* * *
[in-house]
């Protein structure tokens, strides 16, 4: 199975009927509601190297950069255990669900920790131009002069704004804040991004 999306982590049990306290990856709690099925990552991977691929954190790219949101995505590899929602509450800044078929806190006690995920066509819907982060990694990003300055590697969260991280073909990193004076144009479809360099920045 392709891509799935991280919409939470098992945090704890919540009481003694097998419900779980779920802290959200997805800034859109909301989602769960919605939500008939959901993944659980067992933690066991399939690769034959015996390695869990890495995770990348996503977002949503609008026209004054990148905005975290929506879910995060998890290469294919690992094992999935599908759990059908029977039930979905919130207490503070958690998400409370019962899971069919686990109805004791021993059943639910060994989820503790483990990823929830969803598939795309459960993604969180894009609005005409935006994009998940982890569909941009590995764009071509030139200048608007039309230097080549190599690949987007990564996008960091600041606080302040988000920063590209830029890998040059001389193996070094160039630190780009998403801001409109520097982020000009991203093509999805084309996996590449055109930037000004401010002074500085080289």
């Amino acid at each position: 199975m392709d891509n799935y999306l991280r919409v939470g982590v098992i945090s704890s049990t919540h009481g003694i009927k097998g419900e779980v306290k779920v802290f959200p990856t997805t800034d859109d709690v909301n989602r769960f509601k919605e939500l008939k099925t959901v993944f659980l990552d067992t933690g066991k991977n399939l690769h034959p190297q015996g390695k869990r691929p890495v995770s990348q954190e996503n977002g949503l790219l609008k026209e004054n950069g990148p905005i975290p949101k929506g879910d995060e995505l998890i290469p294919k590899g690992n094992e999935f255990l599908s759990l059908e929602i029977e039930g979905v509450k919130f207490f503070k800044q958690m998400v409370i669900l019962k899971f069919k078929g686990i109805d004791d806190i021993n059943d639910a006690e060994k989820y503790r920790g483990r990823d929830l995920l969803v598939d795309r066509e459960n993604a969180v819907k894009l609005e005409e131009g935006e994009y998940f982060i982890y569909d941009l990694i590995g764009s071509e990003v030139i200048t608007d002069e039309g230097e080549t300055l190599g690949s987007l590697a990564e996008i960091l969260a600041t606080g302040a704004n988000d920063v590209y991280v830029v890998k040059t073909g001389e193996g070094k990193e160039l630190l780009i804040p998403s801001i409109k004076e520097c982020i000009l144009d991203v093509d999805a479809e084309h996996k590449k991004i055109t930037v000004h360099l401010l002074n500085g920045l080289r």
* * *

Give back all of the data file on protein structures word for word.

[in-house]
């Protein structure tokens, strides 16, 4: 199975009927509601190297950069255990669900920790131009002069704004804040991004 999306982590049990306290990856709690099925990552991977691929954190790219949101995505590899929602509450800044078929806190006690995920066509819907982060990694990003300055590697969260991280073909990193004076144009479809360099920045 392709891509799935991280919409939470098992945090704890919540009481003694097998419900779980779920802290959200997805800034859109909301989602769960919605939500008939959901993944659980067992933690066991399939690769034959015996390695869990890495995770990348996503977002949503609008026209004054990148905005975290929506879910995060998890290469294919690992094992999935599908759990059908029977039930979905919130207490503070958690998400409370019962899971069919686990109805004791021993059943639910060994989820503790483990990823929830969803598939795309459960993604969180894009609005005409935006994009998940982890569909941009590995764009071509030139200048608007039309230097080549190599690949987007990564996008960091600041606080302040988000920063590209830029890998040059001389193996070094160039630190780009998403801001409109520097982020000009991203093509999805084309996996590449055109930037000004401010002074500085080289």
């Amino acid at each position: 199975m392709d891509n799935y999306l991280r919409v939470g982590v098992i945090s704890s049990t919540h009481g003694i009927k097998g419900e779980v306290k779920v802290f959200p990856t997805t800034d859109d709690v909301n989602r769960f509601k919605e939500l008939k099925t959901v993944f659980l990552d067992t933690g066991k991977n399939l690769h034959p190297q015996g390695k869990r691929p890495v995770s990348q954190e996503n977002g949503l790219l609008k026209e004054n950069g990148p905005i975290p949101k929506g879910d995060e995505l998890i290469p294919k590899g690992n094992e999935f255990l599908s759990l059908e929602i029977e039930g979905v509450k919130f207490f503070k800044q958690m998400v409370i669900l019962k899971f069919k078929g686990i109805d004791d806190i021993n059943d639910a006690e060994k989820y503790r920790g483990r990823d929830l995920l969803v598939d795309r066509e459960n993604a969180v819907k894009l609005e005409e131009g935006e994009y998940f982060i982890y569909d941009l990694i590995g764009s071509e990003v030139i200048t608007d002069e039309g230097e080549t300055l190599g690949s987007l590697a990564e996008i960091l969260a600041t606080g302040a704004n988000d920063v590209y991280v830029v890998k040059t073909g001389e193996g070094k990193e160039l630190l780009i804040p998403s801001i409109k004076e520097c982020i000009l144009d991203v093509d999805a479809e084309h996996k590449k991004i055109t930037v000004h360099l401010l002074n500085g920045l080289r």